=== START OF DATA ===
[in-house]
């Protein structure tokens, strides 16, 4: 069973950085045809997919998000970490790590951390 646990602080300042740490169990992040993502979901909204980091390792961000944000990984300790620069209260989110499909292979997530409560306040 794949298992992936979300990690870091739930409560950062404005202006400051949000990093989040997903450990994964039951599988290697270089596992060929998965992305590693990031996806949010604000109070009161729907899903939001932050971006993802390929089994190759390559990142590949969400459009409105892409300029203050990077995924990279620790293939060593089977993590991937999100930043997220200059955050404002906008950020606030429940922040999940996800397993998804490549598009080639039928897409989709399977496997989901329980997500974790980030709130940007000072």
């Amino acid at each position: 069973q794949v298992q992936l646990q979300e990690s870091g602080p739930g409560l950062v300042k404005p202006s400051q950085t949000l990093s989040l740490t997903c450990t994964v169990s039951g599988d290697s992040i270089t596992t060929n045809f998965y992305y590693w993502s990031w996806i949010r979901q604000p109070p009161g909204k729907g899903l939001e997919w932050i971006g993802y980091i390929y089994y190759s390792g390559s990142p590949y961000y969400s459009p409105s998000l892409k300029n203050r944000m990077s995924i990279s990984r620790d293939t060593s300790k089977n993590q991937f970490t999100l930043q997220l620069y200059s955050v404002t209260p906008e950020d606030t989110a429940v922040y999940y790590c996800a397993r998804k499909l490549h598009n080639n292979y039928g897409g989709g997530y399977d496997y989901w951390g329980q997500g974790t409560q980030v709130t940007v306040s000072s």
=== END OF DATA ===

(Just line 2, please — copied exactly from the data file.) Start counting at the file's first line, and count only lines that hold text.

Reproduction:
């Protein structure tokens, strides 16, 4: 069973950085045809997919998000970490790590951390 646990602080300042740490169990992040993502979901909204980091390792961000944000990984300790620069209260989110499909292979997530409560306040 794949298992992936979300990690870091739930409560950062404005202006400051949000990093989040997903450990994964039951599988290697270089596992060929998965992305590693990031996806949010604000109070009161729907899903939001932050971006993802390929089994190759390559990142590949969400459009409105892409300029203050990077995924990279620790293939060593089977993590991937999100930043997220200059955050404002906008950020606030429940922040999940996800397993998804490549598009080639039928897409989709399977496997989901329980997500974790980030709130940007000072």